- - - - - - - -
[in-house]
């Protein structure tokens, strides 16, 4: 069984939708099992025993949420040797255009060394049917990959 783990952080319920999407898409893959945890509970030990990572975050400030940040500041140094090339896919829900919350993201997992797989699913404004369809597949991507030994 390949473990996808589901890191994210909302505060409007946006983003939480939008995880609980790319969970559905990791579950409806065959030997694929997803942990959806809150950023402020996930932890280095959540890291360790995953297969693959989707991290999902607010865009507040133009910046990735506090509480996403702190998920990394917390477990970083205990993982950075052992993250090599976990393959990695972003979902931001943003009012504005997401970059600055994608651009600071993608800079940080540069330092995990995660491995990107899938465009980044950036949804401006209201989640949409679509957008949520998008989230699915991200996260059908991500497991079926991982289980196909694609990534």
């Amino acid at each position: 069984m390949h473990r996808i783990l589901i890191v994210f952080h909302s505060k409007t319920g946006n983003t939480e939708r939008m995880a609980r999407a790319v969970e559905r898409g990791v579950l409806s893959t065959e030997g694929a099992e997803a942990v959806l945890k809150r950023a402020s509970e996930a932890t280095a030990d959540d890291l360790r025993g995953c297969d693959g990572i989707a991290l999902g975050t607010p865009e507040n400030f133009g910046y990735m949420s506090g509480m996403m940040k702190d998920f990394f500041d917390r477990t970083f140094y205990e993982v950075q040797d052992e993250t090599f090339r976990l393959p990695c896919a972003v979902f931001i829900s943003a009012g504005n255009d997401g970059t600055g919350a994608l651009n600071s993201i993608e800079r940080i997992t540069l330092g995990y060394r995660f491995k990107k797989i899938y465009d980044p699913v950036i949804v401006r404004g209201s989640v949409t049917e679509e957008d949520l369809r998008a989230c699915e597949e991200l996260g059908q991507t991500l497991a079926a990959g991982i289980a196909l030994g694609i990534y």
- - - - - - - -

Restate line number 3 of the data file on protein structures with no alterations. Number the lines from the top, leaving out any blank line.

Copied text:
């Amino acid at each position: 069984m390949h473990r996808i783990l589901i890191v994210f952080h909302s505060k409007t319920g946006n983003t939480e939708r939008m995880a609980r999407a790319v969970e559905r898409g990791v579950l409806s893959t065959e030997g694929a099992e997803a942990v959806l945890k809150r950023a402020s509970e996930a932890t280095a030990d959540d890291l360790r025993g995953c297969d693959g990572i989707a991290l999902g975050t607010p865009e507040n400030f133009g910046y990735m949420s506090g509480m996403m940040k702190d998920f990394f500041d917390r477990t970083f140094y205990e993982v950075q040797d052992e993250t090599f090339r976990l393959p990695c896919a972003v979902f931001i829900s943003a009012g504005n255009d997401g970059t600055g919350a994608l651009n600071s993201i993608e800079r940080i997992t540069l330092g995990y060394r995660f491995k990107k797989i899938y465009d980044p699913v950036i949804v401006r404004g209201s989640v949409t049917e679509e957008d949520l369809r998008a989230c699915e597949e991200l996260g059908q991507t991500l497991a079926a990959g991982i289980a196909l030994g694609i990534y």